Tuesday, February 23, 2010
For instance, sometimes my dogs piddle in the livingroom.
Turns out there are dogs who piddle in Pompei too. On the historic ruins. Ruins a volcano didn't even destroy.
But, piddle can.
Generations of stray dogs have made the ruins of Pompei their home for decades, relying on the kindness of tourists for food and water.
In fall of 2009, the city of Pompei made a humanitarian effort - they began gathering up the pups, giving them microchips and collars, and names like Meleagro, Odone, Plautus, Vesonius, Polibia, Menade, Licinio, Eumachia and Caio. Shelters have been established outside the city and adoptive families are signing up.
All because the dogs mark their territory by piddling on the ancient frescoes, mosaics and statues.
Mine just piddle on the treadmill.
The Cave canem mosaic in House of the Tragic Poet
BTW, thanks to google earth, you can now walk through Pompei
Tuesday, February 9, 2010
Somehow John Steed and Mrs. Peel always manage to solve the crime with style, dry wit, and a disdain for guns.
My kind of crimefighters.
The distinctive theme song sounds just as intriguing today as it did 45 years ago. (That HAS to be a calculator error, it cannot POSSIBLY be 45 years since Emma Peel sauntered across TV screens).
Last Saturday Sir John Dankworth passed away - one of Britain's great jazz musicians, husband to jazz singer Cleo Laine, influenced greatly by Benny Goodman and Charlie Parker, and, composer of The Avengers theme.
Sunday, February 7, 2010
Thursday, February 4, 2010
Sometimes you get these phone calls out of the blue and they always seem to be bad news. This time it was a bittersweet call from an dear friend, to tell us about the death of another dear friend.
I have looked and looked to find our pics from the old days but no luck yet. So I borrowed her facebook photo - I know she won't mind. I especially like it because it looks exactly like her, as if she's just on the edge of laughing.
This beautiful face belongs to the young woman who became a part of our family when my daughter was two years old. She went from being my daughter's teacher to her friend, to our family friend, to essentially a second daughter and member of our family.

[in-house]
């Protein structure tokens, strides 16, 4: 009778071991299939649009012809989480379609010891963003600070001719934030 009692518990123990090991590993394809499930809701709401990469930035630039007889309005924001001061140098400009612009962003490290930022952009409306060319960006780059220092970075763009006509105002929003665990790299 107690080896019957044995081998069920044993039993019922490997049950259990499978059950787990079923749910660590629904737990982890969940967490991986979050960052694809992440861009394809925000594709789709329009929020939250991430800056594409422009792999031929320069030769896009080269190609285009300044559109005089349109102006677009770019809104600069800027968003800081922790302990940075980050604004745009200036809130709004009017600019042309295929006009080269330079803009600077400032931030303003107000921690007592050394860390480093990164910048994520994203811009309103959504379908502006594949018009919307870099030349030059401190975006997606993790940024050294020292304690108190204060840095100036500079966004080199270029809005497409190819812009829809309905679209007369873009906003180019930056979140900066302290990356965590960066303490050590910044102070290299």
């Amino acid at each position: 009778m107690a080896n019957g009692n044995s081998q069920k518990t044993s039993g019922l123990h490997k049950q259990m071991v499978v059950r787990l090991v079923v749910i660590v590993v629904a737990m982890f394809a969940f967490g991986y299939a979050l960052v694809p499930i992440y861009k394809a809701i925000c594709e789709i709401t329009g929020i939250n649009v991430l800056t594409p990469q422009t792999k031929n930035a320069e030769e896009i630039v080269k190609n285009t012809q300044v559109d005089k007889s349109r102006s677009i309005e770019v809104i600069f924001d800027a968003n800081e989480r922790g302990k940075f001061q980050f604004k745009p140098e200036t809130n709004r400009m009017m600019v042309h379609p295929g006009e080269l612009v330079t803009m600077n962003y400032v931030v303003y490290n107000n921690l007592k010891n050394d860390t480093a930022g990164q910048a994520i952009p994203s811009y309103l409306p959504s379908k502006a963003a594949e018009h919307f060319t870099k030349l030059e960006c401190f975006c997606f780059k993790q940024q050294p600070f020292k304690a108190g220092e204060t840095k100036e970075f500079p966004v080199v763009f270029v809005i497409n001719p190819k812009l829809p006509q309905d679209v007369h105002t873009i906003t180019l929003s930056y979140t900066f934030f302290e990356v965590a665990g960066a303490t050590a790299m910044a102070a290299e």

Eventually we moved away, and we kept in touch a little less than we should have. The last really long email I got from her was last July, when she briefly shared that the doctors had diagnosed her with uterine cancer. Then she moved on to how her young son was doing, and how proud she was of him.
Somehow between then and yesterday, the cancer won. She leaves behind a huge loving family and many, many friends, including our family.
Bri, just knowing you was a joy. Your love for my daughter and your friendship to our family was always appreciated. No matter how far away we moved or how infrequently we spoke - you remain in our hearts and we will always love you.
Wednesday, February 3, 2010
This calls for a quick cross-blog posting of some of my favorite paintings, as well as some more obscure Rockwell artwork.
In reference to yesterday's post on the new International Civil Rights Center & Museum in Greensboro, North Carolina, the Rockwell painting above is The Problem We All Live With,painted in 1964. It commemorated the brave desegregation of New Orleans Public Schools by little Ruby Bridges.
Notice the absolute determination in Ruby's posture, and in the arms of the U.S. Federal Marshalls in spite of the graffti and the splatters of paint.
Here's a lesser known Rockwell, painted the same year -1964- after the deaths of Michael Schwerner, James Chaney, and Andrew Goodman, the three Civil Rights workers murdered in Mississippi and left dead inside an earthen dam.
One of Rockwell's best, and most intense - Southern Justice. One young man lies dead on the ground, one is dying as he is held by the last of the three, who faces his coming murder with calm acceptance. Rocks and sticks are strewn about, but only the shadows of the murderers are shown. The only bright color is a bloody handprint.
Happy Birthday Norman - thanks for so much.
Monday, February 1, 2010
February 1, 1960: Four young men sit down at the Woolworth's counter in Greensboro North Carolina and order coffee and doughnuts.
And began to change the world.
This was not the first "sit-in", but thanks to television and honest news reporting (versus entertainment, the youngest of you will not recognize the difference), it became the face of the segregated South.
February 1, 2010: The International Civil Rights Center & Museum opens in that very same Woolworth's, complete with the original historic lunch counter, never moved from it's original location.
In 1960, I was 6 years old in Louisiana. Everyday, whether or not I went to school was determined by the morning news. Were the schools open? Was Ruby Bridges actually going to show up and try to go to school at William Frantz? Were the police there? Was it safe? Would there be riots? For those who weren't there, Ruby Bridges was the 6-year-old child asked to integrate New Orleans schools. She was the first black child to attend an all-white elementary school in the South.
So even at the age of 6, the civil rights movement was part of everyday life for deep South children, both black and white. The adults made the laws and the decisions to overturn them. We kids, both black and white, were along for the ride.
In retrospect, I'm so proud that it was our generation that took that ride, sat in those lunch counter seats, rode the buses, marched in the streets, and reached across the artifical divide.
As soon as the weather clears, I plan on being down at that museum.
The International Civil Rights Center & Museum
203 South Elm Street
Greensboro, N.C. 27401